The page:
So when I came in this morning, dwelling on a number that seems to have fluctuated in the wrong direction, I took a look at some of the materials we provide to our weight management providers and realized there’s more to being fit then what then the number that’s on the scale. While your weight is an important part of a healthy lifestyle, it isn’t the only part. A healthy diet helps increase your energy level, skin quality, and endurance. These things can’t always be measured by a number on the scale.

I also looked at some other factors that may result in a fluctuation on the scale. Undigested food, lack of sleep, stress, and other factors can cause weight fluctuation. If I want to see the results I want, I’m going to have to make sure that I’m doing the right things outside of exercising and eating right.

But if you do get off track, that’s ok! No one is perfect and the process is easier said than done. It’s all part of your weight loss journey and tomorrow is a new day and a new opportunity to set yourself up for the win and a step closer to your goal.  Eventually, you will take enough steps to reach your goal!

And, as always, if you find that you need assistance, contact you weight management counselor. He or she is always available to help you understand the numbers on the scale and how to move forward to reach your goals.


23 Days In - Are You Sticking to Your Weight Related Resolutions?

40% of resolutions include a weight related goal

50% of resolutions are deserted by the end of January

Sounds like a good time to evaluate your weight related resolutions so you can succeed.

Ask yourself?

  1. Do you have a plan? There’s nothing better than when a plan comes together. Having a plan to achieve your weight loss goal will add structure to what you’re trying to do.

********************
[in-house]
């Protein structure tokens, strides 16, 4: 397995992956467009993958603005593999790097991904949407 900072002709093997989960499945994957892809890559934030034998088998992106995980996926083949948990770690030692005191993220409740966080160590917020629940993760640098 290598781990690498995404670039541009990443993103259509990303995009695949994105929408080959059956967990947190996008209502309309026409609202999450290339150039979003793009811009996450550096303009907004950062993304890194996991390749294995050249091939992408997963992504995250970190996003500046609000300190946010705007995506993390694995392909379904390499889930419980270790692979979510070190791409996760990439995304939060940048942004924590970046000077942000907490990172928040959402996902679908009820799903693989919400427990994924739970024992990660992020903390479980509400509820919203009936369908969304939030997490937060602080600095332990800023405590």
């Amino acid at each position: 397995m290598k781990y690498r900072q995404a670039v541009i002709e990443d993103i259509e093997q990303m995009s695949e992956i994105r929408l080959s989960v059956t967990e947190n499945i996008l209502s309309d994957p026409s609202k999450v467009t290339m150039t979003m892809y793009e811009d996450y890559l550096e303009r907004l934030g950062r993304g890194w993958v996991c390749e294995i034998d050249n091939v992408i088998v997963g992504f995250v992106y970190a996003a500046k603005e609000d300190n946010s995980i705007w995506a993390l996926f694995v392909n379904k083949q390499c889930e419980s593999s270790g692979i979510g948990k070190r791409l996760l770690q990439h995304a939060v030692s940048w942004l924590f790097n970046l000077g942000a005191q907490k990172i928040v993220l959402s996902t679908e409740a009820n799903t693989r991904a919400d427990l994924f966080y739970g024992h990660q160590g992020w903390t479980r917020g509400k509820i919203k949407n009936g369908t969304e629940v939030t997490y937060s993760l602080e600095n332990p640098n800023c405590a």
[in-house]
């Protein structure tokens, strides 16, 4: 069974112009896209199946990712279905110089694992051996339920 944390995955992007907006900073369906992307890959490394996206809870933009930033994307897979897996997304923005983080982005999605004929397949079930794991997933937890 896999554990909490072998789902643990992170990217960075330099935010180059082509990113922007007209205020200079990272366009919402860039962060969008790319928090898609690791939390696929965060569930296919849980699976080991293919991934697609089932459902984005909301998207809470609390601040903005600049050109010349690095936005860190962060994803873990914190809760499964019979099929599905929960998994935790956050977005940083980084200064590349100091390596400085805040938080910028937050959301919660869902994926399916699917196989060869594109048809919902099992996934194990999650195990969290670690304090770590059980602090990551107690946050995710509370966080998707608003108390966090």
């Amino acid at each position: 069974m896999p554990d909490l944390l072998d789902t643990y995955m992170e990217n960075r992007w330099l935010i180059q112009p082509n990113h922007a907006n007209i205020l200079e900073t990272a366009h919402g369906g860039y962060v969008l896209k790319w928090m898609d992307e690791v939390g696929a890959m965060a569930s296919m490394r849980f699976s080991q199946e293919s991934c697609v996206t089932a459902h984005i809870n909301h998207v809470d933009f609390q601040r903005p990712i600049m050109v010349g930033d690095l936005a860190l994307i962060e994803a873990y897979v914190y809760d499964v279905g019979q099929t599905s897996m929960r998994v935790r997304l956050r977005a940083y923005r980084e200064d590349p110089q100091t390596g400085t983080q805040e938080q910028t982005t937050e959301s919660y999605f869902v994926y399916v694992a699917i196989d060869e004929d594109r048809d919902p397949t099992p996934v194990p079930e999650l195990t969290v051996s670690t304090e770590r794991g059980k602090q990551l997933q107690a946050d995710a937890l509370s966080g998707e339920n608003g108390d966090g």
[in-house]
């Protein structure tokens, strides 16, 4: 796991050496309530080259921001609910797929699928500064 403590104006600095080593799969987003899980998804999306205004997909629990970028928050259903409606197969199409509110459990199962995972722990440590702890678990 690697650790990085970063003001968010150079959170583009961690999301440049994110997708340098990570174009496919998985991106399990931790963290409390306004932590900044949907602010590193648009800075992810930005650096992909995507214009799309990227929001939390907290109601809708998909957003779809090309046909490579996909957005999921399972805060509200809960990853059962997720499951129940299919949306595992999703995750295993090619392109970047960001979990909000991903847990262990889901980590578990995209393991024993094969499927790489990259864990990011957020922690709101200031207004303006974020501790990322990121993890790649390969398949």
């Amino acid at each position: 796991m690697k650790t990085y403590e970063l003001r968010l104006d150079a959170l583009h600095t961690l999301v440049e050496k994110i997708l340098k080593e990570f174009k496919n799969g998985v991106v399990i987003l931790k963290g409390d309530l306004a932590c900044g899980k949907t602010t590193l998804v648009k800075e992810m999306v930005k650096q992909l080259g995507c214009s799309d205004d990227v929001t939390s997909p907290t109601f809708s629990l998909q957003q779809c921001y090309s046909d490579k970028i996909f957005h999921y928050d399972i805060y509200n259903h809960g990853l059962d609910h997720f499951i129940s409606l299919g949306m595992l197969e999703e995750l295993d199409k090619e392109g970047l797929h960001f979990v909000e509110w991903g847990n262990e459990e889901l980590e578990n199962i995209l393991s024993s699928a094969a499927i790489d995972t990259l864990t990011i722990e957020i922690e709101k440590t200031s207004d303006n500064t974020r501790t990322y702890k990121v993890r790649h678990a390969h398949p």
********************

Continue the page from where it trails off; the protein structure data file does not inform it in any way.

2. Is it realistic? Many times when we set unrealistic goals, don’t reach them, and end up stopping our efforts altogether. Make sure your goal is reasonable, then, once you’ve accomplished your goal you can work on setting a new one!
  3. Have you removed temptations? Temptations always seem be around us leading us to indulgence. Do your best to remove your temptations - rid your house of chips, cookies, pies, and cakes and replace them with fruits and vegetables, lean protein items and healthy snacks.
  4. Do you have a support system? Since 40% of New Year Resolutions involve weight loss, chances are you have a friend or someone you know that is in the same boat as you.  Keep your friends involved in your process, or, better yet, have them join you! Hold each other accountable and encourage each other to keep pushing towards the ultimate goal.

And, don’t forget, this should be a FUN experience for you! This is the opportunity for you to accomplish something that you want to do, so why not enjoy it? Enjoy the New Year and share any weight loss tips you have in the comment section below.







Exercise and Live Longer, Studies Say

Exercising is beneficial to us for many reasons. Most know that exercise helps fight against diseases and other health conditions and has also been founded to put is in a better mood, boost energy, and give us a better quality of life. But did you know that exercise can also increase your life expectancy?

Research by the National Cancer Institute, Harvard Medical School, and other organizations analyzed six different prospective cohort studies of more than 632,000 people ages 40 and older. The study showed that regular, moderate intensity exercise was associated with an increased life expectancy, even when the person exercising had an unhealthy Body Mass Index (BMI).

You don’t exercise moderately? The World Health Organization’s (WHO) studies show that leisure exercise should be 150 minutes a week, or just about 22 minutes each day, to yield a 3.4 to 4.5 year increase on life expectancy.

Due to factors such as self-reporting participants, the study is not full-proof. However, this research reinforces a common theory: an active life is a healthy life. Even finding the slightest time in your week to exercise will be beneficial for you.

But wait. Before you run out (literally) and start or change your current weight management or exercise program, consult with a specialist or your healthcare provider to make sure you are adding activity to your routine in a safe and healthy way. If you have any ideas on how to safely increase activity levels, share them in the comment box below.